Solution

The AllianceBlock Protocol is built upon three layers. Detailed fully in our whitepaper, these layers combine to solve many of the greatest challenges institutions face, including cross-border compliance.

Indeed, so pressing is the issue of regulation of cross-border activity, one layer of the protocol is dedicated to it. The Cross-Border Regulatory Compliance Layer (CBRCL) will ensure that product and fund distribution, as well as marketing compliance, is simplified by making authorized issuances and trades available only to the relevant issuers and investors. Different countries have wildly different rules governing exactly what fund managers can say, as well as how they can share and promote their funds. This covers everything from wording covering performance to a fund manager discussing their fund on TV or online.

Our solution works in two ways. Firstly, regulation is coded at the layer-level. This means that once a rule has been created or amended as smart contract logic, then subsequently accepted through a voting process by various compliance and legal entities, it comes into force and firms have to adhere to its logic.

Secondly, AllianceBlock performs initial suitability and onboarding checks as part of the CBRCL, meaning that investors are validated against Know-Your-Customer (KYC)/Anti-Money Laundering (AML) and Due Diligence (DD) checks and risk assessments. This means, in conjunction with the wider protocol, that we can facilitate cross-border transactions in a completely regulated and compliant manner which automates and simplifies processes while reducing costs for financial institutions.

Furthermore, as the smart contracts can be amended by vetted authorities that reach authority consensus across the protocol, they can be upgraded to meet regulatory changes. In thisway, we can make changes in compliance requirements directly at the layer-level in conjunction with the regulators themselves, again simplifying greatly the process for firms because they do not need to know every rule — if it is not allowed, they won’t be able to do it.

Finally, AllianceBlock also offers the whole range of expertise and assistance from traditional advisory services to pricing, investor sourcing, and book building. Companies will have access to unbiased and expert advice, including legal opinion.

There are other benefits to using AllianceBlock, including privacy and verification — both also vitally important, especially with developments such as the EU’s General Data Protection Regulation. Taking advantage of the transparency of blockchain technology, all events can be captured on the database to allow for tracing and querying — without exposing any user identities (unless required by regulatory requirements).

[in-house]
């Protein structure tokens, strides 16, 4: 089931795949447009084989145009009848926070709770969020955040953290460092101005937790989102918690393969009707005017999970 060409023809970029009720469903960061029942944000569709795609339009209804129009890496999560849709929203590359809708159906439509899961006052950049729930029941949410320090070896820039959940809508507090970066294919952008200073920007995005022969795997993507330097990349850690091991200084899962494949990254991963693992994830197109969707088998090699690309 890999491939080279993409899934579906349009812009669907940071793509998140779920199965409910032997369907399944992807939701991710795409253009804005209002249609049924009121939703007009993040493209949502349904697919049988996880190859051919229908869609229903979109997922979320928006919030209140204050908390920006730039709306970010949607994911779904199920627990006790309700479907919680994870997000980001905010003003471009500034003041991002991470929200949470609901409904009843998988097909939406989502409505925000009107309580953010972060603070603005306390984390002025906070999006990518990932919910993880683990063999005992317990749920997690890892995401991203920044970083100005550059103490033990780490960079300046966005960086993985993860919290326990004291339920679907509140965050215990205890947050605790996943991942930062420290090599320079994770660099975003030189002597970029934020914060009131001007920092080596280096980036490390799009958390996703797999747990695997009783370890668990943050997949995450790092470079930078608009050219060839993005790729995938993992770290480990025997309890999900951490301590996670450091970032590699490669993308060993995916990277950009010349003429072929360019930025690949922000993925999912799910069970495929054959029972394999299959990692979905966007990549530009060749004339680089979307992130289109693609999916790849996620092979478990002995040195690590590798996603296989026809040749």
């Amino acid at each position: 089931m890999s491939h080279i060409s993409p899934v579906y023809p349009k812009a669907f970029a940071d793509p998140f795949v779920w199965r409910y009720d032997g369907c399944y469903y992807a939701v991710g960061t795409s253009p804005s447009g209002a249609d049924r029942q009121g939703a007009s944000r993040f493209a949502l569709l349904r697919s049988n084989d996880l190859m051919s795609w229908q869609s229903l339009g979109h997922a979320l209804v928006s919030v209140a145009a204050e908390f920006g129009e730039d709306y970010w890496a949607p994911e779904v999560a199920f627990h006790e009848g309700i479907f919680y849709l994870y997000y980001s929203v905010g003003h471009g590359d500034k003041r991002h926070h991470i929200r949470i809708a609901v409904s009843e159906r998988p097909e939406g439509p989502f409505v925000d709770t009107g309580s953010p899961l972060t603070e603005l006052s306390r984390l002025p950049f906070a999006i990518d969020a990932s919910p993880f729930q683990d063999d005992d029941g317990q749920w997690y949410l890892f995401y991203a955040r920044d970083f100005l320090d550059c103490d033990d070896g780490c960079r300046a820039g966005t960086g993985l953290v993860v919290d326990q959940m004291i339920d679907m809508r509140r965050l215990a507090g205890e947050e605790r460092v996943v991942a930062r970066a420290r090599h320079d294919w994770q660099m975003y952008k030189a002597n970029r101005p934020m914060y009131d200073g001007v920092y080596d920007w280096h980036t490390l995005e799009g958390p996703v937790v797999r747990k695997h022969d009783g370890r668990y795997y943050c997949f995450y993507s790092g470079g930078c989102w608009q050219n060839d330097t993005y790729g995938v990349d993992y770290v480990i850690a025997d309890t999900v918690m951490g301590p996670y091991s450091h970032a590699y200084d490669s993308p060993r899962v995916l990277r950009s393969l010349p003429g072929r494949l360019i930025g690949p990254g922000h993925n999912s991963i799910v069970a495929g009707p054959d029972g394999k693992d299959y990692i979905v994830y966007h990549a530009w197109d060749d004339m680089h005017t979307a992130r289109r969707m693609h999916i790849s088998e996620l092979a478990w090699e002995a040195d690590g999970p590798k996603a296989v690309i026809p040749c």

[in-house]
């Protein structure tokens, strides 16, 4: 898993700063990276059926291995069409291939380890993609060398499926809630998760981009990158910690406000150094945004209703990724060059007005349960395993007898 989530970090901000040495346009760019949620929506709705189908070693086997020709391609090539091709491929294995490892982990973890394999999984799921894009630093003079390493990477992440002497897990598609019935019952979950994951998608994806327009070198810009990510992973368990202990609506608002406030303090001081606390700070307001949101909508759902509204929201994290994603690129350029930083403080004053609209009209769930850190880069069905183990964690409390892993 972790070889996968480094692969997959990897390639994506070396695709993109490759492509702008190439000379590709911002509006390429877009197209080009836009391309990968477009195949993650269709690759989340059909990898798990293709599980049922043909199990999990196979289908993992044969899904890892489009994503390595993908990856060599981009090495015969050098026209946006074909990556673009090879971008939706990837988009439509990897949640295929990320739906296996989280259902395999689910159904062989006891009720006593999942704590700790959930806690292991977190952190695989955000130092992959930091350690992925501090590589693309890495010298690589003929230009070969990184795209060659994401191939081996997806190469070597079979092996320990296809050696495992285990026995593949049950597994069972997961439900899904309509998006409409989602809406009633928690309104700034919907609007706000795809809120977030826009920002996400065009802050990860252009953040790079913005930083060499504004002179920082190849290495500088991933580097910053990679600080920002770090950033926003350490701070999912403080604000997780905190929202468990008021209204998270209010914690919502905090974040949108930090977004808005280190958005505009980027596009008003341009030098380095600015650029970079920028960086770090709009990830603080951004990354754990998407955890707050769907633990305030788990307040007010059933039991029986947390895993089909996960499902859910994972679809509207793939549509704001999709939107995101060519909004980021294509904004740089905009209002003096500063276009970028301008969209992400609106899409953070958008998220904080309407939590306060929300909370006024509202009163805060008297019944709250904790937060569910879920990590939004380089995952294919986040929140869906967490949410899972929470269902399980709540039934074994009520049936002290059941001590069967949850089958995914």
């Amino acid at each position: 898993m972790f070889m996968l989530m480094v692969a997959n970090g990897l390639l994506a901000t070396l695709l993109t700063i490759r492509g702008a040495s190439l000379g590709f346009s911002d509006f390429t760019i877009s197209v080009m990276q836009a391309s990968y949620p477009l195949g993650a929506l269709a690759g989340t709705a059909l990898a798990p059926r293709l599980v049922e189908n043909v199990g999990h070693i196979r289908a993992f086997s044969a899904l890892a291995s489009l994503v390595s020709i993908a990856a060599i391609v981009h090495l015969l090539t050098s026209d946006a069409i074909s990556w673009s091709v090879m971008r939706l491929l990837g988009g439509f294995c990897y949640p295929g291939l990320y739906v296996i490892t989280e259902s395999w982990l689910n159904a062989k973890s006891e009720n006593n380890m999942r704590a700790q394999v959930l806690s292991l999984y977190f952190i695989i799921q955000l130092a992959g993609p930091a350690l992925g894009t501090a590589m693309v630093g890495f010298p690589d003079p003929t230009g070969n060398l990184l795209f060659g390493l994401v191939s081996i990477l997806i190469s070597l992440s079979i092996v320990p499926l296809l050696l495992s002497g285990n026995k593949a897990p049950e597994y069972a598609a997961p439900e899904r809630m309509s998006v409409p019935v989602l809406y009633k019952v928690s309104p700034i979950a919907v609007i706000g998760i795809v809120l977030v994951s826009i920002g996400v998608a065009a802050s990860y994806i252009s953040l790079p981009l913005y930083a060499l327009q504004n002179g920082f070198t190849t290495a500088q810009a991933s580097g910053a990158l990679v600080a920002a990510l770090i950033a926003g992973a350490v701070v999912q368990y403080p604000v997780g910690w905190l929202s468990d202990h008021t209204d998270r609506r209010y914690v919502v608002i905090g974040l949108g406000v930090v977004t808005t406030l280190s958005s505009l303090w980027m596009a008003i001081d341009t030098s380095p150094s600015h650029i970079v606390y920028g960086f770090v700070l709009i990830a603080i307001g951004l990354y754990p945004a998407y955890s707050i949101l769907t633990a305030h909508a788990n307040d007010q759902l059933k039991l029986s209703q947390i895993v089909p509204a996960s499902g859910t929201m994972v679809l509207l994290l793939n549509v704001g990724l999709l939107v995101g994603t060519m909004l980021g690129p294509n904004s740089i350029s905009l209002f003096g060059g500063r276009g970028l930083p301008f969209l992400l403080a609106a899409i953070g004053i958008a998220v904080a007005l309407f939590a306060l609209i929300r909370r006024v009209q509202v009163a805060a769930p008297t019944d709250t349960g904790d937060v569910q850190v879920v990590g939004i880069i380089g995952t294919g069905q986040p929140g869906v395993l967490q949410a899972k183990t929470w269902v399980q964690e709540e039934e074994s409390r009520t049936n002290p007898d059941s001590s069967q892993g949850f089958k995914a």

Furthermore, through zero-knowledge proofs (ZKPs), we can also comply with data privacy laws while being error-proof. This allows institutions to perform verifications such as KYC, AML and DD both quicker and at a fraction of the existing cost. Our solution offers both the possibility of using these ZKPs where it makes sense — such as for a DApp — that do not have to adhere to the same levels of regulation as more traditional finance based companies. More information on this can be found about this in our whitepaper.

Conclusion

Capital is too globally dispersed and in seek of opportunities outside of home geographies for cross-border activity to relent. Indeed, it will inevitably continue to rise. This new wave of investors, used to on-demand and instant activity, will want to be able to invest easily and without barriers across borders, providing an opportunity for those quick enough to seize it.

Firms that do not adhere to regulations will fall foul of the ire of regulators and governments sooner or later. However, companies that are unable to turn compliance oversight from a burden into a competitive advantage will also find themselves failing, as the market simply passes them over for more efficient and investor-friendly companies.

This is where new technologies and products such as ours can help, by improving inefficiencies and lowering the heavy costs associated with meeting these rules. Blockchain is one technology being heavily explored to increase efficiencies. AllianceBlock is able to unlock the power of asset digitization, by facilitating an infrastructure through which only compliant issuers and investors can engage with, and all transactions and counterparties are subsequently compliant as they adhere to set regulatory requirements built into the protocol. Through this, we will be able to build a globally compliant decentralized capital market.

simplifying cross border activity conclusion
AllianceBlock simplifies the transactional process, allowing regulations to coded into the smart contract by the relevant authorities for market participants to follow